1031 Tax Deferred Exchange Summary

Section 1031 of the United States IRC allows an owner to sell appreciated assets (usually, but not always, real estate investments) and defer the payment of capital gain taxes by acquiring one or more replacement assets. 1031 Exchanges allow the investor to keep their equity invested (and hopefully growing) in the present instead of paying the capital gain tax amount to the government.

1031 Exchange Requirements

Qualified Use / “Like-Kind”: Section 1031 requires that the asset sold and assets purchased must be similar in use. Generally, real estate assets held for investment qualify as being appropriately similar.

Accommodator: Both the sale of the existing asset and purchase of the new asset have strict structural and legal requirements. A “Qualified Intermediary” (or “1031 Exchange Accommodator”), usually a title or escrow company, must be utilized. They will complete the necessary documentation and ensure legal and regulatory compliance. The Accommodator also must be assigned into the Purchase and Sale Agreement and Escrow Instructions for both the sale and purchase. Funds from the sale will be held in an escrow account with the Accommodator in anticipation of closing the exchange purchase.

Replacement Values: In order to avoid paying any tax, all funds raised from the asset sale must be reinvested in new asset(s) that are equal to or greater in value than the asset sold. Additional cash may be added to purchase assets with higher values. Additionally, if the asset sold utilized debt financing, the replacement asset must have equal or greater debt financing.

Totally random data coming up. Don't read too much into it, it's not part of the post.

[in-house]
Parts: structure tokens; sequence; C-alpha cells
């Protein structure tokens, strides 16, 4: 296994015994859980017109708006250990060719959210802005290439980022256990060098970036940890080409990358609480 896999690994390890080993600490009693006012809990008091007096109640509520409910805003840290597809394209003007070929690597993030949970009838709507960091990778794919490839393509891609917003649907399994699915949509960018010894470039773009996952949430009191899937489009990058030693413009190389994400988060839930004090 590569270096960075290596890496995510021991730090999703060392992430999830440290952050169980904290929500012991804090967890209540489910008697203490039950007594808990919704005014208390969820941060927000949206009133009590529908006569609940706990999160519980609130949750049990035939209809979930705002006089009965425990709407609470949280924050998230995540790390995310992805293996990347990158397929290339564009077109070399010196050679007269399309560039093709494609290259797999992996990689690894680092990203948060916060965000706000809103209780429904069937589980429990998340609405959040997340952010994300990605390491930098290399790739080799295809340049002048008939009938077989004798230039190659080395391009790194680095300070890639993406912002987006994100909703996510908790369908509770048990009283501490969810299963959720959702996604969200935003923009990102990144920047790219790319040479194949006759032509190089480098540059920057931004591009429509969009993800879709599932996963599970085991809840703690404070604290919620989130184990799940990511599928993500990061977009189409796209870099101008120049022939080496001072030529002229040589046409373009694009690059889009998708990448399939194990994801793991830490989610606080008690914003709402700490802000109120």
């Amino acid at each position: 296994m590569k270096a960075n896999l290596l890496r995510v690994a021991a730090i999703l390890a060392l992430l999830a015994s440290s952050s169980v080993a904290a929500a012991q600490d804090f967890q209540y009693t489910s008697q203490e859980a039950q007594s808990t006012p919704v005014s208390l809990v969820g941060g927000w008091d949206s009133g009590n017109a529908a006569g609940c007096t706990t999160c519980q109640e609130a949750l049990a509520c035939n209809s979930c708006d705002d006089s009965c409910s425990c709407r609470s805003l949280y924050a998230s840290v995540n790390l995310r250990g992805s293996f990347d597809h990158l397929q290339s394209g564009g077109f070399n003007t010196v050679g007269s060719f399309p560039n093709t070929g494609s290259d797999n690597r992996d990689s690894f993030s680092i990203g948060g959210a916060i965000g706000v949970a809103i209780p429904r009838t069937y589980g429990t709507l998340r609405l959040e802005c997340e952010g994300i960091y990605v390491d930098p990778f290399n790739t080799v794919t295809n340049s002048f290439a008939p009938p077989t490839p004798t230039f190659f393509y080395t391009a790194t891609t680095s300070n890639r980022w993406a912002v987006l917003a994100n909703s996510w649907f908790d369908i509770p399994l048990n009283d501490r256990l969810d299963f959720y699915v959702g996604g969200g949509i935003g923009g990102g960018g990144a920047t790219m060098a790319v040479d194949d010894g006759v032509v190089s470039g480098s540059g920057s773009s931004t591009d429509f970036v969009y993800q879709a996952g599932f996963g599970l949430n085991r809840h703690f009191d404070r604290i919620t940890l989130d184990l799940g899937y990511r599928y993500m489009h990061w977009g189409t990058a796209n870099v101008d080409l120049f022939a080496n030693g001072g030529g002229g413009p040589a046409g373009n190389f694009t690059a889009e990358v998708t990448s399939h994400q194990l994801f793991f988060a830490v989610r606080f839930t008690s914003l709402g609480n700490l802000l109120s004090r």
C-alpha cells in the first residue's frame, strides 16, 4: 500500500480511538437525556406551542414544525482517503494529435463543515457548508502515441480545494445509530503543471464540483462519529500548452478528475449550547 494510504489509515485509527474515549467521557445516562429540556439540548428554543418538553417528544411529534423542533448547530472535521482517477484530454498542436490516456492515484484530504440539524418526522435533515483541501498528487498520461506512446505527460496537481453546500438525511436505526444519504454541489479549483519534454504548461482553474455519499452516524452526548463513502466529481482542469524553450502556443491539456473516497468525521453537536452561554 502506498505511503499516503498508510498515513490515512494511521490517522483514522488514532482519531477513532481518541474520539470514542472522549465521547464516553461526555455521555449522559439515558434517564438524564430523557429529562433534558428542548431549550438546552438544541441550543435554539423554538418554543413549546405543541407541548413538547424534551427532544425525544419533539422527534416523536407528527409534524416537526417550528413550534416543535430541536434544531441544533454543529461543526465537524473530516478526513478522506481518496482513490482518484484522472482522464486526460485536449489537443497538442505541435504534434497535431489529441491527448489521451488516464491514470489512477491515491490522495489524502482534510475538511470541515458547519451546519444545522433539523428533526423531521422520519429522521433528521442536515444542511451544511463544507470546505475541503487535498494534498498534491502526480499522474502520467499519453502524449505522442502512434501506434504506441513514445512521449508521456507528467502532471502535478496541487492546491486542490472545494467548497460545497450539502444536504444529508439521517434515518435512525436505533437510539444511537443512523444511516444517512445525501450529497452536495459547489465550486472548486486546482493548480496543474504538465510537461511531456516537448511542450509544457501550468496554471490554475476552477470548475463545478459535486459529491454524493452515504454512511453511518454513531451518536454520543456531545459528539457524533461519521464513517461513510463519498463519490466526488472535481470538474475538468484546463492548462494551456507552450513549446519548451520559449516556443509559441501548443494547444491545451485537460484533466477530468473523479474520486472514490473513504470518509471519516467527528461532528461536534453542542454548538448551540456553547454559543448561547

1031 Exchange Deadlines

Identification: The exchanging party has 45 days from the date of closing of the sold asset to identify potential like-kind replacement assets to the Accommodator. The exchanging party can identify a) three (3) assets of unlimited value or, if there is a desire to identify a larger number of properties, either b) an unlimited number of assets with a maximum fair market value equal to 200% of the asset sold or c) an unlimited number of assets so long as 95% of the fair market value of identified assets are actually purchased.

Closing: The purchase of the replacement asset(s) must close within 180 days of the sale of the relinquished asset.

1031 Exchange Structures

Forward (or Delayed): The most common 1031 exchange whereby an asset is sold and a replacement asset is later purchased within the above deadlines.

Reverse: It is possible to purchase the replacement asset(s) prior to the relinquished asset being sold, however capital must be available to make the purchase without the use of funds from the asset sold.

Tenants-in Common (“TIC”): This is an important legal structure allowing multiple parties to purchase a direct interest in an asset. Under 1031 Exchange rules, the same entity selling an asset must purchase the replacement asset, meaning the seller of the relinquished asset may not enter a new partnership for the purchase of the replacement.

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